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vikingraider

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Nobbie

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Re: Compost 2023
« Reply #37 on: June 24, 2023, 18:12 »
Was about to post a long rant about this years peat free offerings, but then thought Id order up a couple of bales of peat to keep me going after the ban comes in. Bit of Googling later and it seems the ban has been delayed to 2027/2030 :D. Until they get their act together and produce reliable peat free compost, Im sticking with peat. Its just not worth the disappointment of watching carefully nurtured plants fail to thrive :(

Can you post a link to that source of googling please? As Im our store manager for our local garden club & awaiting an update on this. I dont want to stock up on what our members want if then Im not allowed to sell it to them etc.
Im going to Glee next week & hoping for more information there as well

This was where I saw it. Never saw anything on the bbc news website. https://www.cumbriawildlifetrust.org.uk/news/government-confirms-ban-all-peat-based-gardening-products-will-not-be-implemented-until-2030#:~:text=facebook-,Government%20confirms%20ban%20on%20all%20peat%2Dbased%20gardening%20products,not%20be%20implemented%20until%202030&text=ban%20until%202030-,While%20some%20peat%2Dcontaining%20products%20will%20be%20banned%20from%20shelves,from%20a%20ban%20until%202030.

Ive done a bit more googling and the link above is a bit misleading. It looks like the ban on compost and peat will go ahead as planned, its only a few commercial products that will continue to contain peat, maybe some types of plug plants, but doesnt sound like theyll be selling peat next year. Back to plan A and stockpiling.

https://hansard.parliament.uk/lords/2023-05-09/debates/C888869B-C140-4844-BF3E-83AB50D9B209/HorticulturalPeat
« Last Edit: June 24, 2023, 18:24 by Nobbie »

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Potty Plotty Lotty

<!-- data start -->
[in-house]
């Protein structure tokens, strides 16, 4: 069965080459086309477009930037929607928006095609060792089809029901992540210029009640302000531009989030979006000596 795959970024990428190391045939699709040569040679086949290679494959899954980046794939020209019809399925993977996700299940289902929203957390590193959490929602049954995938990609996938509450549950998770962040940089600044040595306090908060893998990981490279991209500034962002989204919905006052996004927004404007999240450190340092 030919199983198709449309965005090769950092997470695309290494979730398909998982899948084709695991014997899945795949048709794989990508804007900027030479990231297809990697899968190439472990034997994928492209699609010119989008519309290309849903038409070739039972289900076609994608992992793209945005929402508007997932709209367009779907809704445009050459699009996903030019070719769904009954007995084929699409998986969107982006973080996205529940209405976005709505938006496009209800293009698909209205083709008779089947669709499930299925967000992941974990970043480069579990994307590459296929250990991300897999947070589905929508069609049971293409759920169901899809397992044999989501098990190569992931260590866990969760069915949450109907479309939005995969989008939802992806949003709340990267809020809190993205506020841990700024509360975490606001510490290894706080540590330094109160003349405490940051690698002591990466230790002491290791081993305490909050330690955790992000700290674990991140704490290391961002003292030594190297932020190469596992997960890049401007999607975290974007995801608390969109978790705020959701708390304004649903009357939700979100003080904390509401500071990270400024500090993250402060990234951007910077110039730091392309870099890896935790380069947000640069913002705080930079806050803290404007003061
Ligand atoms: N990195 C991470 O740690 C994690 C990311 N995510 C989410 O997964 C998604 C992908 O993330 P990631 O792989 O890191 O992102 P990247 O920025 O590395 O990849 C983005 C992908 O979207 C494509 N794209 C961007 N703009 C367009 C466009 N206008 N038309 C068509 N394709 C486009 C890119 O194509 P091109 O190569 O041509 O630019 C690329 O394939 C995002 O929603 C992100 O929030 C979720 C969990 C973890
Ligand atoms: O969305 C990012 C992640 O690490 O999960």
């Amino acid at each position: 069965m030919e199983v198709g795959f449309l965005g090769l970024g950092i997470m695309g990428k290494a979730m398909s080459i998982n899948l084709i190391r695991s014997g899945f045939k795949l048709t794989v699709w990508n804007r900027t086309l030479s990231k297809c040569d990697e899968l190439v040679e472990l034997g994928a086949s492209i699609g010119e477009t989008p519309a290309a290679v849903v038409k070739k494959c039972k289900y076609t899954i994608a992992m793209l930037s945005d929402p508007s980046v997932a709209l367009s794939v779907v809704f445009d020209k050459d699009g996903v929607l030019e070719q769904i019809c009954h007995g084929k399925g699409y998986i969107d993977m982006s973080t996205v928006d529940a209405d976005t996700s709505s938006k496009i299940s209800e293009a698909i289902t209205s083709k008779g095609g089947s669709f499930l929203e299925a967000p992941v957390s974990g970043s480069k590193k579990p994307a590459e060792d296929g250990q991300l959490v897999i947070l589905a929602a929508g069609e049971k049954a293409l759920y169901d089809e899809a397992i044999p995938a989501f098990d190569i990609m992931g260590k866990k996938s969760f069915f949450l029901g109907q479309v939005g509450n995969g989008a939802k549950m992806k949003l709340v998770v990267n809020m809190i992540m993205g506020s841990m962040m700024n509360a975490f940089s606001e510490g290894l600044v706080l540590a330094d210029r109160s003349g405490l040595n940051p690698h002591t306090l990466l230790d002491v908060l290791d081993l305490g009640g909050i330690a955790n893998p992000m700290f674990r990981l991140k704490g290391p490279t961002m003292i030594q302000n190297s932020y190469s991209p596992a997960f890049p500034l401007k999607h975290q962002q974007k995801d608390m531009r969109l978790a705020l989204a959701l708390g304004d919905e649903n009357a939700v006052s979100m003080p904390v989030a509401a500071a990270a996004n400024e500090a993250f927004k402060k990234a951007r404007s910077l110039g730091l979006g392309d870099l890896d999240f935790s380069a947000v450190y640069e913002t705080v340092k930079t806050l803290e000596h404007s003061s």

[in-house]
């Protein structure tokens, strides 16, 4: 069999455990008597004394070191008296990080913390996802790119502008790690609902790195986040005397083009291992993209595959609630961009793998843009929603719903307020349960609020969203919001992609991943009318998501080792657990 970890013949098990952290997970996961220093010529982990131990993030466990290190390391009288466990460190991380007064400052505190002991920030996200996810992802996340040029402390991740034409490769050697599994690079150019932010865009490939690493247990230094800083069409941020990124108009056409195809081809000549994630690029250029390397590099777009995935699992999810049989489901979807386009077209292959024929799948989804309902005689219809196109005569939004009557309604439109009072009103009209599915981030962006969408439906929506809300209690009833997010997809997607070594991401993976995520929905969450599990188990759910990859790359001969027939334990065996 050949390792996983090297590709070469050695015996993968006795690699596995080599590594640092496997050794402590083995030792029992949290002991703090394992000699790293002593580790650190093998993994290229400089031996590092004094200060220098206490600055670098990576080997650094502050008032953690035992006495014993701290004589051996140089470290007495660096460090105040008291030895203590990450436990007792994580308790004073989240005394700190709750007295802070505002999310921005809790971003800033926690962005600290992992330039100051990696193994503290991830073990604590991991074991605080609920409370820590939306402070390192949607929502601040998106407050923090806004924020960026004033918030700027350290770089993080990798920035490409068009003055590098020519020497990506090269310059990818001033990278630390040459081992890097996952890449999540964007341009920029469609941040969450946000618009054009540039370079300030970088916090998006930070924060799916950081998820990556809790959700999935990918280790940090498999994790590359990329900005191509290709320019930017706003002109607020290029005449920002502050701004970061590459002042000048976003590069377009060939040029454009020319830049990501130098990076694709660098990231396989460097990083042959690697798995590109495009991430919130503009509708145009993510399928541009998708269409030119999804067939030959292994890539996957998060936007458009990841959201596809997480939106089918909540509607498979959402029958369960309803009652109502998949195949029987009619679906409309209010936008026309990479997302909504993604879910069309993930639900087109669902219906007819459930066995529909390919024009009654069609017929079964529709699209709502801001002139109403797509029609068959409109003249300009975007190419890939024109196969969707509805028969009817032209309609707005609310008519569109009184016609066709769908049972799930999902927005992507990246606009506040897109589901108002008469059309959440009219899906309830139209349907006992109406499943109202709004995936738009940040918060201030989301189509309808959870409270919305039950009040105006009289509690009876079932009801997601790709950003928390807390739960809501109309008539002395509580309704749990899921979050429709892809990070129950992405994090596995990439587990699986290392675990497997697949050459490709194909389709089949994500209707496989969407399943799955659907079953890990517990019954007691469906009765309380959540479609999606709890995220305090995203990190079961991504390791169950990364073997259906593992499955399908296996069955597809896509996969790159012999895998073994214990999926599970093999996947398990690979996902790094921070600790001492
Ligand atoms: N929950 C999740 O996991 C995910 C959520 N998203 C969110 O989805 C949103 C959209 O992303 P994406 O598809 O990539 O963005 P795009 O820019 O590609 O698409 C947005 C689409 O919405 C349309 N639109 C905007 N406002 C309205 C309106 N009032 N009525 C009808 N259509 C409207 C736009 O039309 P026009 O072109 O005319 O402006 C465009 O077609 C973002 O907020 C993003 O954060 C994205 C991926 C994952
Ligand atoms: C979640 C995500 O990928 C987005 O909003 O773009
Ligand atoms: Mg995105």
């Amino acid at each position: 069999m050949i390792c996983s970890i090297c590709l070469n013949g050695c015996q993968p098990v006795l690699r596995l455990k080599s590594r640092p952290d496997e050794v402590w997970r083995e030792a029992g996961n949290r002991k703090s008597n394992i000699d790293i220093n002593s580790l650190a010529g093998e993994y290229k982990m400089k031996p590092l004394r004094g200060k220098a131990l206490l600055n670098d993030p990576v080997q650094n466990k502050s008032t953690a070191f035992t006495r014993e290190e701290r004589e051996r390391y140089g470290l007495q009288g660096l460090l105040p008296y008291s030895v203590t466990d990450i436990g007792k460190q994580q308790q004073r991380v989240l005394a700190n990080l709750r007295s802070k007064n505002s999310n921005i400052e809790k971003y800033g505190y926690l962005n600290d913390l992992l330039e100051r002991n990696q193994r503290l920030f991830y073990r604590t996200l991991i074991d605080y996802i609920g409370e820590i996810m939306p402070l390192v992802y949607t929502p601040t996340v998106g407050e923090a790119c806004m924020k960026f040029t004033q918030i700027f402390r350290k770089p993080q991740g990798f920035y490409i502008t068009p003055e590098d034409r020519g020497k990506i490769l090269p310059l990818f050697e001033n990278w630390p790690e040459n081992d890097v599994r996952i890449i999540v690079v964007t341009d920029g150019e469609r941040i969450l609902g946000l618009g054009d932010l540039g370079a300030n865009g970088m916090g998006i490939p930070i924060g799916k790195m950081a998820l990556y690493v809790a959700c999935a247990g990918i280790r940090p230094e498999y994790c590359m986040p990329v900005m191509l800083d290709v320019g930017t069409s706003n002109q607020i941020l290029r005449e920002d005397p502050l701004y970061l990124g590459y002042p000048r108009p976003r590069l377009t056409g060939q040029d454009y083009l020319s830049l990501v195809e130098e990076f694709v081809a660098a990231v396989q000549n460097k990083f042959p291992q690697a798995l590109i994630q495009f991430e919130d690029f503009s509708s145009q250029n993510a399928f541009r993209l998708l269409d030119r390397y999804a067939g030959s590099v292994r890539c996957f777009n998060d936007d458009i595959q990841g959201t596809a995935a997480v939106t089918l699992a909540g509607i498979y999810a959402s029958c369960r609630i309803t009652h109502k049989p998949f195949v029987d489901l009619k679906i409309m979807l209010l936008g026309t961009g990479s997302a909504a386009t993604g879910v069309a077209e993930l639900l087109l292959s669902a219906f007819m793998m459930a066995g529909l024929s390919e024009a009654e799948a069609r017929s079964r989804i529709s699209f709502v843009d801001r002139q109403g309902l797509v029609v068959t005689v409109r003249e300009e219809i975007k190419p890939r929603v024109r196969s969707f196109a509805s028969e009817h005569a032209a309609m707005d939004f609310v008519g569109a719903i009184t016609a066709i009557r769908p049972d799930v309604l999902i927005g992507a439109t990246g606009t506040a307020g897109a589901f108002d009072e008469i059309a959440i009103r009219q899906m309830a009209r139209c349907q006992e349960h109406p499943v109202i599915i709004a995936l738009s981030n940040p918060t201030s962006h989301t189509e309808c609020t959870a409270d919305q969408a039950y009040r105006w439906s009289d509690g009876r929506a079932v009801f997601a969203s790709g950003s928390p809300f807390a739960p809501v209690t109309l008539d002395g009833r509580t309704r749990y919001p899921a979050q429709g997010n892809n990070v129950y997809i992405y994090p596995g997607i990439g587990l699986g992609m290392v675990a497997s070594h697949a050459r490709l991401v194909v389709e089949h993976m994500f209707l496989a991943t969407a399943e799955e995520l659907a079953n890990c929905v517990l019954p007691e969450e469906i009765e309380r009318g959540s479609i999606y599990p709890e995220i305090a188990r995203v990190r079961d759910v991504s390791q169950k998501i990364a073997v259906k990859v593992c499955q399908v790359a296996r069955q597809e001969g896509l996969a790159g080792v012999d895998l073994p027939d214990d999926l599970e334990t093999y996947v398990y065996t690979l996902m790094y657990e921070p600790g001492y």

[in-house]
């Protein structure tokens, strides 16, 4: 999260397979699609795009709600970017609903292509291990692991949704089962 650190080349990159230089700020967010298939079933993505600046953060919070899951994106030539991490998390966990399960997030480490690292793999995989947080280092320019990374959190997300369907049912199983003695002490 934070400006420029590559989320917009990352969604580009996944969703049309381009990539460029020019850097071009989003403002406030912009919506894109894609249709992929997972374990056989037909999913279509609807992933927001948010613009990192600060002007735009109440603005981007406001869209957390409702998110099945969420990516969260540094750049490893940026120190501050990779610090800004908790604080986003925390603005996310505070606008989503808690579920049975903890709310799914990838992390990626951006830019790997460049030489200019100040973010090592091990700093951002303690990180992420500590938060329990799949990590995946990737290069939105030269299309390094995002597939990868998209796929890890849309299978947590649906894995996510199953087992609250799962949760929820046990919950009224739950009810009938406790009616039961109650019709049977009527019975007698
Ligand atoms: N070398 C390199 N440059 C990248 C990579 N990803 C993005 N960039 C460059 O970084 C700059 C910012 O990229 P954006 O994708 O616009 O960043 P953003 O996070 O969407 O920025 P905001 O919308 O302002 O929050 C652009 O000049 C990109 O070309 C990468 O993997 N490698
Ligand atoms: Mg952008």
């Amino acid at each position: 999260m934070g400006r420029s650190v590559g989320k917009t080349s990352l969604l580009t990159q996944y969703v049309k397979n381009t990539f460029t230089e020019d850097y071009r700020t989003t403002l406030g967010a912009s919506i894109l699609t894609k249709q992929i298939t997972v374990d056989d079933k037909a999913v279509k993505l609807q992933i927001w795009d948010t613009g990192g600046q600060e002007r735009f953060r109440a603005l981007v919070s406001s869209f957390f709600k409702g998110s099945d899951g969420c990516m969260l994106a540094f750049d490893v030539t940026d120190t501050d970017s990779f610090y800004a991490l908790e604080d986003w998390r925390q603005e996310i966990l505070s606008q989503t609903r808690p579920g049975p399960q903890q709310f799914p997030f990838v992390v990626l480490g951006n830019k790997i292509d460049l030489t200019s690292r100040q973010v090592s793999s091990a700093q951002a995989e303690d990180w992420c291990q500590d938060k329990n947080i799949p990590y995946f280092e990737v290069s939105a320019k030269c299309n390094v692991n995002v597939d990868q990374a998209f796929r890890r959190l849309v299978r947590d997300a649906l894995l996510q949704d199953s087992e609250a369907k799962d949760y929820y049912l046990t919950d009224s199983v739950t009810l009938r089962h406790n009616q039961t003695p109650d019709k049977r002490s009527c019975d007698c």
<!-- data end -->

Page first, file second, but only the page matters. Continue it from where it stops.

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Re: Compost 2023
« Reply #38 on: June 25, 2023, 07:29 »




Ive done a bit more googling and the link above is a bit misleading. It looks like the ban on compost and peat will go ahead as planned, its only a few commercial products that will continue to contain peat, maybe some types of plug plants, but doesnt sound like theyll be selling peat next year. Back to plan A and stockpiling.

https://hansard.parliament.uk/lords/2023-05-09/debates/C888869B-C140-4844-BF3E-83AB50D9B209/HorticulturalPeat

 :( :( :(

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Ali T

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Re: Compost 2023
« Reply #39 on: September 01, 2023, 15:38 »
Meterman, I really like the idea of 'drowning' pernicious weeds and being able to use them in compost - I already harvest nettles for 'tea' and grow Comfrey for the same reason, its brilliant stuff. I have a couple of big wheelie bins that were left on the plot too, so they may be perfect to drown weeds in - how long does it take? Nettles and Comfrey are slime in a matter of weeks - I guess its probably the same for the weeds - wait til they're properly 'slimed'?

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Odders

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Re: Compost 2023
« Reply #40 on: September 24, 2023, 01:17 »
For the life of me, I can't fathom why achieving a top-quality peat-free compost would be that difficult.  Never mind whether it's necessary (it isn't over here).

Properly processed municipal compost works perfectly well as a soil amendment. The material I have access to is inexpensive ($20 fills the bed of my full-size pickup truck heaped to overflowing).  Foreign materials (plastics, etc.) are well-managed and kept out.  With a little more screening, it would look better than anything offered in a bag from garden centers.  This material is mostly made from composted green waste and municipal biosolids; rigorous testing and temperature control keeps it safe with respect to metals, pathogens, and herbicides (there has never been a concern over safety of this material).  The compost plant that produces this material is run by my city-county government, and I live in one of the poorest counties in Georgia. A compost facility manager that can't manage to do the same or better should consider employment in the fast-food industry.

I did a little experiment with composts for starting seed, results here: https://chat.allotment-garden.org/index.php?topic=136112.30  The same municipal compost (no peat) performed a little better than the peat-based seed-starting compost.

I wish municipal compost was that cheap here - the equivalent of three builder's dumpy bags (2,700 litres max) cost me 180.

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Odders

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Re: Compost 2023
« Reply #41 on: September 24, 2023, 01:24 »
I just bought 40, 80litre bags of locally produced peat based compost & stacked them in the spare rented garage to (hopefully) see me through until someone produces a viable alternative.
Failing that, I'll be visiting my friends in East Clare, Eire & bringing back a load of peat briquettes from their winter fuel store...